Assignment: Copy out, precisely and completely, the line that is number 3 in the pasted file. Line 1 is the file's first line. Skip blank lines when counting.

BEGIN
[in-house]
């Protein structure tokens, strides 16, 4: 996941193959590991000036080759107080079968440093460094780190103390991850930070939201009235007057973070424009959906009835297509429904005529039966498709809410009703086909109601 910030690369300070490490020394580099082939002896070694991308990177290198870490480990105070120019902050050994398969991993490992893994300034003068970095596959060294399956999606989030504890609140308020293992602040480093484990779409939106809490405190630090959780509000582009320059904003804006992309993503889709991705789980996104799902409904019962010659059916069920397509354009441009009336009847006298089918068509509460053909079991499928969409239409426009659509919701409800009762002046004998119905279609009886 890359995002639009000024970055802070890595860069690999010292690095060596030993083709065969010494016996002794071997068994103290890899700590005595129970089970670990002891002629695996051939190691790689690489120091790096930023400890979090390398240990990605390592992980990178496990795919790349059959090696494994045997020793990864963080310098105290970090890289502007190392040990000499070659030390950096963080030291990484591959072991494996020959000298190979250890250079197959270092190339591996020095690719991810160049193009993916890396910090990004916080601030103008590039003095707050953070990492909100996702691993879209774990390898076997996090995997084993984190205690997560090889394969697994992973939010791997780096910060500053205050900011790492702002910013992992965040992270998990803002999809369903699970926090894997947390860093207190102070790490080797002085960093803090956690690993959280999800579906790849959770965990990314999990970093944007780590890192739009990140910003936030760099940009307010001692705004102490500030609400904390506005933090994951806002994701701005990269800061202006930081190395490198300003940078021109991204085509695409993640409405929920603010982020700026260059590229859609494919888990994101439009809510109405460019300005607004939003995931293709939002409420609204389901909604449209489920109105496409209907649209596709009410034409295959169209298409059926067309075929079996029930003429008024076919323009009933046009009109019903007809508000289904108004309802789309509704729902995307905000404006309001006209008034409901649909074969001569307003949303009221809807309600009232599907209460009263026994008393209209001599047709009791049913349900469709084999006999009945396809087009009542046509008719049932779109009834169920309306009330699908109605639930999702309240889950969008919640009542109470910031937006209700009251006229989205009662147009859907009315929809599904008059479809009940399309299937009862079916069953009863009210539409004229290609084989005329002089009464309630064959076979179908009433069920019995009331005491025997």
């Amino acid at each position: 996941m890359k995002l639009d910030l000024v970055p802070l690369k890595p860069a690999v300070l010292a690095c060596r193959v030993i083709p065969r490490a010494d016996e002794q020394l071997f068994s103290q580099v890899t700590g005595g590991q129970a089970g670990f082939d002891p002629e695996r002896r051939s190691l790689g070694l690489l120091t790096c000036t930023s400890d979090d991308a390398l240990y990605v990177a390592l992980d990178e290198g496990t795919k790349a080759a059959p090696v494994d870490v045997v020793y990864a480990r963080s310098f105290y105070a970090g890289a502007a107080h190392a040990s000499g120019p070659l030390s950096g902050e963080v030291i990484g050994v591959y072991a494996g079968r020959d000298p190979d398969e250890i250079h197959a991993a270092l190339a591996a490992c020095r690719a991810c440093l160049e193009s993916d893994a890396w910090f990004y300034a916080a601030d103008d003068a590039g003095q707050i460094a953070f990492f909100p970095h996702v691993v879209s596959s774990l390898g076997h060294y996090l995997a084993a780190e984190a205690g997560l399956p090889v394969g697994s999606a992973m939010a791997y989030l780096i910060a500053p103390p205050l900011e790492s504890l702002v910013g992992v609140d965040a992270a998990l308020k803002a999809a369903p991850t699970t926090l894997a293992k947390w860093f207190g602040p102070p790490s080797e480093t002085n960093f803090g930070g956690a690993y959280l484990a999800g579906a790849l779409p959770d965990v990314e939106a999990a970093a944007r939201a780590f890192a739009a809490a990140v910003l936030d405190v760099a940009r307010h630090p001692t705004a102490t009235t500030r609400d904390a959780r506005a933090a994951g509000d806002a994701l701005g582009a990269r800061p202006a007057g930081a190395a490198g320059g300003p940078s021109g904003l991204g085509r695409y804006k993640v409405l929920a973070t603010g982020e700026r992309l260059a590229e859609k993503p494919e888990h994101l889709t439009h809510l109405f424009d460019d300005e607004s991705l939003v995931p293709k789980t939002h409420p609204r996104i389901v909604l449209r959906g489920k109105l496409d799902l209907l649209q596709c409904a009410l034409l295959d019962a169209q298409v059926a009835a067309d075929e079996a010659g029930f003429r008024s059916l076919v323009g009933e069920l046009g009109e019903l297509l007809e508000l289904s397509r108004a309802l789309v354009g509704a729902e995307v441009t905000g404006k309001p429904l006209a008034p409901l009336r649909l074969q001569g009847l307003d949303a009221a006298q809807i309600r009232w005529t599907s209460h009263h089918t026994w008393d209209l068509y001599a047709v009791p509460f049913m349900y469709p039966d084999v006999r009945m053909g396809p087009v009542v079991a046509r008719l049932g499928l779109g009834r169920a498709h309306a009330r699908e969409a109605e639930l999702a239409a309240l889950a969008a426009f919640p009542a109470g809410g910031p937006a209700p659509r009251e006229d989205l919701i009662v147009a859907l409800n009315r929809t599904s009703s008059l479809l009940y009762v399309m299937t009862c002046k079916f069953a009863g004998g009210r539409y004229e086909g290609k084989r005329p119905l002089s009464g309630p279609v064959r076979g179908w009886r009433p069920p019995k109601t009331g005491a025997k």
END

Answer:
């Amino acid at each position: 996941m890359k995002l639009d910030l000024v970055p802070l690369k890595p860069a690999v300070l010292a690095c060596r193959v030993i083709p065969r490490a010494d016996e002794q020394l071997f068994s103290q580099v890899t700590g005595g590991q129970a089970g670990f082939d002891p002629e695996r002896r051939s190691l790689g070694l690489l120091t790096c000036t930023s400890d979090d991308a390398l240990y990605v990177a390592l992980d990178e290198g496990t795919k790349a080759a059959p090696v494994d870490v045997v020793y990864a480990r963080s310098f105290y105070a970090g890289a502007a107080h190392a040990s000499g120019p070659l030390s950096g902050e963080v030291i990484g050994v591959y072991a494996g079968r020959d000298p190979d398969e250890i250079h197959a991993a270092l190339a591996a490992c020095r690719a991810c440093l160049e193009s993916d893994a890396w910090f990004y300034a916080a601030d103008d003068a590039g003095q707050i460094a953070f990492f909100p970095h996702v691993v879209s596959s774990l390898g076997h060294y996090l995997a084993a780190e984190a205690g997560l399956p090889v394969g697994s999606a992973m939010a791997y989030l780096i910060a500053p103390p205050l900011e790492s504890l702002v910013g992992v609140d965040a992270a998990l308020k803002a999809a369903p991850t699970t926090l894997a293992k947390w860093f207190g602040p102070p790490s080797e480093t002085n960093f803090g930070g956690a690993y959280l484990a999800g579906a790849l779409p959770d965990v990314e939106a999990a970093a944007r939201a780590f890192a739009a809490a990140v910003l936030d405190v760099a940009r307010h630090p001692t705004a102490t009235t500030r609400d904390a959780r506005a933090a994951g509000d806002a994701l701005g582009a990269r800061p202006a007057g930081a190395a490198g320059g300003p940078s021109g904003l991204g085509r695409y804006k993640v409405l929920a973070t603010g982020e700026r992309l260059a590229e859609k993503p494919e888990h994101l889709t439009h809510l109405f424009d460019d300005e607004s991705l939003v995931p293709k789980t939002h409420p609204r996104i389901v909604l449209r959906g489920k109105l496409d799902l209907l649209q596709c409904a009410l034409l295959d019962a169209q298409v059926a009835a067309d075929e079996a010659g029930f003429r008024s059916l076919v323009g009933e069920l046009g009109e019903l297509l007809e508000l289904s397509r108004a309802l789309v354009g509704a729902e995307v441009t905000g404006k309001p429904l006209a008034p409901l009336r649909l074969q001569g009847l307003d949303a009221a006298q809807i309600r009232w005529t599907s209460h009263h089918t026994w008393d209209l068509y001599a047709v009791p509460f049913m349900y469709p039966d084999v006999r009945m053909g396809p087009v009542v079991a046509r008719l049932g499928l779109g009834r169920a498709h309306a009330r699908e969409a109605e639930l999702a239409a309240l889950a969008a426009f919640p009542a109470g809410g910031p937006a209700p659509r009251e006229d989205l919701i009662v147009a859907l409800n009315r929809t599904s009703s008059l479809l009940y009762v399309m299937t009862c002046k079916f069953a009863g004998g009210r539409y004229e086909g290609k084989r005329p119905l002089s009464g309630p279609v064959r076979g179908w009886r009433p069920p019995k109601t009331g005491a025997k």